First, our precedents. Aside from Cope and Daniels, in Esparza, we invalidated a sentencing condition that required the defendant to participate in a counseling or sex offender treatment program, “which may include inpatient treatment, as approved and directed by the Probation Officer.” 552 F.3d at 1091. The Esparza panel found that the condition's language impermissibly delegated to a nonjudicial officer because it would allow the probation officer to confine the defendant to inpatient treatment, which affected a significant liberty interest. Id. But the panel emphasized that this delegation was explicit. See id. The sentencing conditions here do not authorize the probation officer to “approve” or “direct” the program but merely supervise the program. And in United States v. Stephens, we held that “where the court makes the determination of whether a defendant must abide by a condition ․ it is permissible to delegate to the probation officer the details of where and when the condition will be satisfied.” 424 F.3d 876, 880 (9th Cir. 2005). The sentencing conditions delegate no more authority to the probation officer than is permitted under Stephens.
The challenged conditions here direct the probation officer to “supervise” Nishida's “participation in the program.” But they make no mention of the probation officer's ability to direct, order, require or a whole host of words that could constitute an impermissible delegation regarding inpatient treatment. The most natural reading is that the conditions merely delegate permissible treatment details. Indeed, the conditions permit the probation officer to determine the “provider, location, modality, duration, and intensity” of Nishida's treatment. None of these terms delegate to the probation officer the impermissible duties at issue in Esparza. Rather, this follows the Stephens “where and when” standard. 424 F.3d at 880.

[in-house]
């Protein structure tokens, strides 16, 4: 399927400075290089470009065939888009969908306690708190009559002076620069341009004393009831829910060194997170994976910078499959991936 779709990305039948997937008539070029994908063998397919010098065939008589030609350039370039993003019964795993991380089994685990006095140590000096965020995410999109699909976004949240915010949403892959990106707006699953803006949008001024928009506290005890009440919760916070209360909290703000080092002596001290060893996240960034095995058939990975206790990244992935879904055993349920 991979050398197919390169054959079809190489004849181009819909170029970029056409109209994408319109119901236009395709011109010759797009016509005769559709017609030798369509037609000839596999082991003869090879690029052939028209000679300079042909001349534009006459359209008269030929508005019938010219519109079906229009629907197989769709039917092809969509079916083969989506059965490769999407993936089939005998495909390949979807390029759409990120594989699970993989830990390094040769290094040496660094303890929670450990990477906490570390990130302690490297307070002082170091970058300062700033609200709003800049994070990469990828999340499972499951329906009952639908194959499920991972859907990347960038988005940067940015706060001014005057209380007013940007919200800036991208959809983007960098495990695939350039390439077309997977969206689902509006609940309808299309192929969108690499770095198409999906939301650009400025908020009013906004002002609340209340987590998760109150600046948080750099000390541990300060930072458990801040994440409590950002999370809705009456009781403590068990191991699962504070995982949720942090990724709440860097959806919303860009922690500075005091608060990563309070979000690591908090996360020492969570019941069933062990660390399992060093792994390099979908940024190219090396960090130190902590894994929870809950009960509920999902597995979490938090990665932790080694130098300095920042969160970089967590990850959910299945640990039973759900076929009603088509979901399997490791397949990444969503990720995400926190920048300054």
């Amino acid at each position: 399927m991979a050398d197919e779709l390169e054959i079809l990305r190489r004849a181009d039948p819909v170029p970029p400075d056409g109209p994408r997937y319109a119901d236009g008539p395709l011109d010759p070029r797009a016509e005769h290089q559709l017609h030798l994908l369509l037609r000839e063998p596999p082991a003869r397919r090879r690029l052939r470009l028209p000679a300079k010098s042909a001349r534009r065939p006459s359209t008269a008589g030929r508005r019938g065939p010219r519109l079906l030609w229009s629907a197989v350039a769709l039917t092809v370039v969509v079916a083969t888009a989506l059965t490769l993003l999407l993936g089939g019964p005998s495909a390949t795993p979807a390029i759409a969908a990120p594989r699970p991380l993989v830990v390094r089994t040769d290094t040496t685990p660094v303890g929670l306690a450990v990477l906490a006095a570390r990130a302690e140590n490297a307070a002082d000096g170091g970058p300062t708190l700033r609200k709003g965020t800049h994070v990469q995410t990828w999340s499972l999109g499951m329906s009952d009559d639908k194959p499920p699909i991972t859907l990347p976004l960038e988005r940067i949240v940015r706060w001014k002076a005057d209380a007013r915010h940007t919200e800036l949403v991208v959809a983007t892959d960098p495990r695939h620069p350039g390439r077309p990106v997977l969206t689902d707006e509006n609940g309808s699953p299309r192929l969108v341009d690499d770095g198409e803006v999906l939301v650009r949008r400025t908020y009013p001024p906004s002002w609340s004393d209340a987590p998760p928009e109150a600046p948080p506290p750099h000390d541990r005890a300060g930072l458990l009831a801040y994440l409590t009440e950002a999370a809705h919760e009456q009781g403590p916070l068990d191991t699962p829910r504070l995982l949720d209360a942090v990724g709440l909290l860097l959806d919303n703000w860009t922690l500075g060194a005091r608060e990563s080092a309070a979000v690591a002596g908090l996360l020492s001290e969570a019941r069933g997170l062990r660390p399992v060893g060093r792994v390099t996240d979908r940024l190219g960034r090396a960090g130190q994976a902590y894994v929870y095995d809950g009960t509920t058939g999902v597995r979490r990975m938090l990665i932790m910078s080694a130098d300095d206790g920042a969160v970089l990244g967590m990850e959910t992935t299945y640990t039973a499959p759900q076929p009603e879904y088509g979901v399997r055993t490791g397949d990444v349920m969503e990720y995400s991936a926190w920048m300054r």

The Tenth Circuit has confronted this question in Mike. 632 F.3d 686. At issue there were two conditions. The first, the “sex offender condition,” required the defendant to “immediately undergo a psychosexual evaluation upon release and begin participating in sex offender treatment, consistent with the recommendations of the psychosexual evaluation, and ․ submit to clinical polygraph testing and any other specific sex offender testing, as directed by the probation officer.” Id. at 690. The second, the “mental health condition,” required the defendant to “participate in a mental health program, which may include outpatient counseling, residential placement, or prescribed medication as approved by the probation officer.” Id. The court analyzed the sex offender condition under abuse of discretion but the mental health condition under plain error. Id. at 691.
The Mike court distinguished the two provisions from our holding in Esparza. On the sex offender condition, it concluded that “[t]he condition in this case, unlike the one in Esparza, does not explicitly state that the probation officer has the discretion to force Mike to participate in residential treatment․ However, due to its open-ended language, the condition could be read to delegate such discretion․” Id. at 696. The court followed our methodology in Daniels and failed to find even an abuse of discretion–let alone plain error–because “[w]hen reviewing challenges to non-specific, all-encompassing conditions like the one here, other courts have opted to construe them in a manner that does not make them infirm.” Id. (citing Daniels, 541 F.3d at 926). The Tenth Circuit saw no reason to require “district courts to include language eliminating all potential forms of treatment not contemplated at the time of sentencing.” Id. (quoting United States v. Villamil, 383 F. App'x 632, 633 (9th Cir. 2010)).